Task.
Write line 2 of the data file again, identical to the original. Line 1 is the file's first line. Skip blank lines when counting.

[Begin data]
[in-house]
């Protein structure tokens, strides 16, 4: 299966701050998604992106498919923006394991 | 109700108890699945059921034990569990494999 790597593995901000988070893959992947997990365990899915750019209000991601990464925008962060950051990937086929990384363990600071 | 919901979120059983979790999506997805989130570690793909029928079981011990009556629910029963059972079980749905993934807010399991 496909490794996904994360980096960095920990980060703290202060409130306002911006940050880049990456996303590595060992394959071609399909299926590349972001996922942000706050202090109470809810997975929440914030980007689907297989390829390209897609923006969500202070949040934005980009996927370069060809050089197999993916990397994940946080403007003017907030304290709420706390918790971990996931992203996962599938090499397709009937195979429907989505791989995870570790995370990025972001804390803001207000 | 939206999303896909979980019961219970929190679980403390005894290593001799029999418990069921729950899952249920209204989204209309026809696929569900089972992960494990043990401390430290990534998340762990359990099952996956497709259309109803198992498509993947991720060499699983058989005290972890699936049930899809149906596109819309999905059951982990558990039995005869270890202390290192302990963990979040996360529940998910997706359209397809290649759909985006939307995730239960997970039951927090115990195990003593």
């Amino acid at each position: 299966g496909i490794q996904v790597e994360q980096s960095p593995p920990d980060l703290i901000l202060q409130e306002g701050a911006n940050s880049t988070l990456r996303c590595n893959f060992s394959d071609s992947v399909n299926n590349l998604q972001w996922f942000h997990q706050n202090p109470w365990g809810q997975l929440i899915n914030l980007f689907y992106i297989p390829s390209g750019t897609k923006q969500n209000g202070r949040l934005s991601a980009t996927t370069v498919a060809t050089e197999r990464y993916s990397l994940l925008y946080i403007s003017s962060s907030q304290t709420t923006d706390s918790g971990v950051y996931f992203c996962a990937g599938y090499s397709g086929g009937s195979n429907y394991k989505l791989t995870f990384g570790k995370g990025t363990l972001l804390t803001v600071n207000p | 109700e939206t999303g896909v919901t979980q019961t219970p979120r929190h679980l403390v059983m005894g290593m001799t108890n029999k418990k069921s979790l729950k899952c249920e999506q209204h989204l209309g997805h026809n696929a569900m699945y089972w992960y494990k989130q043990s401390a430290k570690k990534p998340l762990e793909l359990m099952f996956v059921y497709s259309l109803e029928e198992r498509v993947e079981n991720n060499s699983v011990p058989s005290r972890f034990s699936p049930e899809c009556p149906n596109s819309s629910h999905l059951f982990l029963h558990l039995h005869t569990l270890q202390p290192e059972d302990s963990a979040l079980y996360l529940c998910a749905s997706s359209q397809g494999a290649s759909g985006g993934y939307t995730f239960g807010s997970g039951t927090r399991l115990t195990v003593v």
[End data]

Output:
């Protein structure tokens, strides 16, 4: 299966701050998604992106498919923006394991 | 109700108890699945059921034990569990494999 790597593995901000988070893959992947997990365990899915750019209000991601990464925008962060950051990937086929990384363990600071 | 919901979120059983979790999506997805989130570690793909029928079981011990009556629910029963059972079980749905993934807010399991 496909490794996904994360980096960095920990980060703290202060409130306002911006940050880049990456996303590595060992394959071609399909299926590349972001996922942000706050202090109470809810997975929440914030980007689907297989390829390209897609923006969500202070949040934005980009996927370069060809050089197999993916990397994940946080403007003017907030304290709420706390918790971990996931992203996962599938090499397709009937195979429907989505791989995870570790995370990025972001804390803001207000 | 939206999303896909979980019961219970929190679980403390005894290593001799029999418990069921729950899952249920209204989204209309026809696929569900089972992960494990043990401390430290990534998340762990359990099952996956497709259309109803198992498509993947991720060499699983058989005290972890699936049930899809149906596109819309999905059951982990558990039995005869270890202390290192302990963990979040996360529940998910997706359209397809290649759909985006939307995730239960997970039951927090115990195990003593």